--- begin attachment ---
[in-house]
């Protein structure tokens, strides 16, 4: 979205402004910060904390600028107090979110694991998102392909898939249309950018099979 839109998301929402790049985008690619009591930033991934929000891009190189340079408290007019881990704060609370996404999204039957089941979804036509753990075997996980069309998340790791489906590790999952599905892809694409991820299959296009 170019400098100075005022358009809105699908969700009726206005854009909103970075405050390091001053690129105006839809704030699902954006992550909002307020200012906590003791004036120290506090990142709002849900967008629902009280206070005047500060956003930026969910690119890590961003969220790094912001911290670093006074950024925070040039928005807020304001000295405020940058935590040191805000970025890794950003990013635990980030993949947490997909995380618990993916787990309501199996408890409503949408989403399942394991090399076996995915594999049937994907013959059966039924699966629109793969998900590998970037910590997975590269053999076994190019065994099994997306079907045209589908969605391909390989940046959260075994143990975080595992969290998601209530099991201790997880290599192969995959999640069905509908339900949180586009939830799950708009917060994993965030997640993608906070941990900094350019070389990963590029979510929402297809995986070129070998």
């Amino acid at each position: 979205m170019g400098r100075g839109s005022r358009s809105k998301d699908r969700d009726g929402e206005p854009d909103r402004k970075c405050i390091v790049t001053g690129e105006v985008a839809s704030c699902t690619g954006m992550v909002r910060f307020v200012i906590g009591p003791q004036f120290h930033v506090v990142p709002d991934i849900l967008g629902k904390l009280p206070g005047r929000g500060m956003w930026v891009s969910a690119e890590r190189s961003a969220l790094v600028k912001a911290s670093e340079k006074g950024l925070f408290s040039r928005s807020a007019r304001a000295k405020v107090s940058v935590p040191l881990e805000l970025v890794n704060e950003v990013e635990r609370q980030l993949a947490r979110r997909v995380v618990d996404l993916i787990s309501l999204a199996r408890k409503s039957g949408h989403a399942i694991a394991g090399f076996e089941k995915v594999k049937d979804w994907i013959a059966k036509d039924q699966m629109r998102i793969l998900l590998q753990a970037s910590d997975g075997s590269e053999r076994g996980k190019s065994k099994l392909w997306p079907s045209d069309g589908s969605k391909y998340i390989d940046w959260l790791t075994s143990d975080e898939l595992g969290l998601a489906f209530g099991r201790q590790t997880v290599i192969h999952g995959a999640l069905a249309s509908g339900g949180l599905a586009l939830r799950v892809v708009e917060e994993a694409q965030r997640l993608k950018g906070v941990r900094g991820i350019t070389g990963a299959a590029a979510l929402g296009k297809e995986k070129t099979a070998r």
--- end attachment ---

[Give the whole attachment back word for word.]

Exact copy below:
[in-house]
């Protein structure tokens, strides 16, 4: 979205402004910060904390600028107090979110694991998102392909898939249309950018099979 839109998301929402790049985008690619009591930033991934929000891009190189340079408290007019881990704060609370996404999204039957089941979804036509753990075997996980069309998340790791489906590790999952599905892809694409991820299959296009 170019400098100075005022358009809105699908969700009726206005854009909103970075405050390091001053690129105006839809704030699902954006992550909002307020200012906590003791004036120290506090990142709002849900967008629902009280206070005047500060956003930026969910690119890590961003969220790094912001911290670093006074950024925070040039928005807020304001000295405020940058935590040191805000970025890794950003990013635990980030993949947490997909995380618990993916787990309501199996408890409503949408989403399942394991090399076996995915594999049937994907013959059966039924699966629109793969998900590998970037910590997975590269053999076994190019065994099994997306079907045209589908969605391909390989940046959260075994143990975080595992969290998601209530099991201790997880290599192969995959999640069905509908339900949180586009939830799950708009917060994993965030997640993608906070941990900094350019070389990963590029979510929402297809995986070129070998």
């Amino acid at each position: 979205m170019g400098r100075g839109s005022r358009s809105k998301d699908r969700d009726g929402e206005p854009d909103r402004k970075c405050i390091v790049t001053g690129e105006v985008a839809s704030c699902t690619g954006m992550v909002r910060f307020v200012i906590g009591p003791q004036f120290h930033v506090v990142p709002d991934i849900l967008g629902k904390l009280p206070g005047r929000g500060m956003w930026v891009s969910a690119e890590r190189s961003a969220l790094v600028k912001a911290s670093e340079k006074g950024l925070f408290s040039r928005s807020a007019r304001a000295k405020v107090s940058v935590p040191l881990e805000l970025v890794n704060e950003v990013e635990r609370q980030l993949a947490r979110r997909v995380v618990d996404l993916i787990s309501l999204a199996r408890k409503s039957g949408h989403a399942i694991a394991g090399f076996e089941k995915v594999k049937d979804w994907i013959a059966k036509d039924q699966m629109r998102i793969l998900l590998q753990a970037s910590d997975g075997s590269e053999r076994g996980k190019s065994k099994l392909w997306p079907s045209d069309g589908s969605k391909y998340i390989d940046w959260l790791t075994s143990d975080e898939l595992g969290l998601a489906f209530g099991r201790q590790t997880v290599i192969h999952g995959a999640l069905a249309s509908g339900g949180l599905a586009l939830r799950v892809v708009e917060e994993a694409q965030r997640l993608k950018g906070v941990r900094g991820i350019t070389g990963a299959a590029a979510l929402g296009k297809e995986k070129t099979a070998r």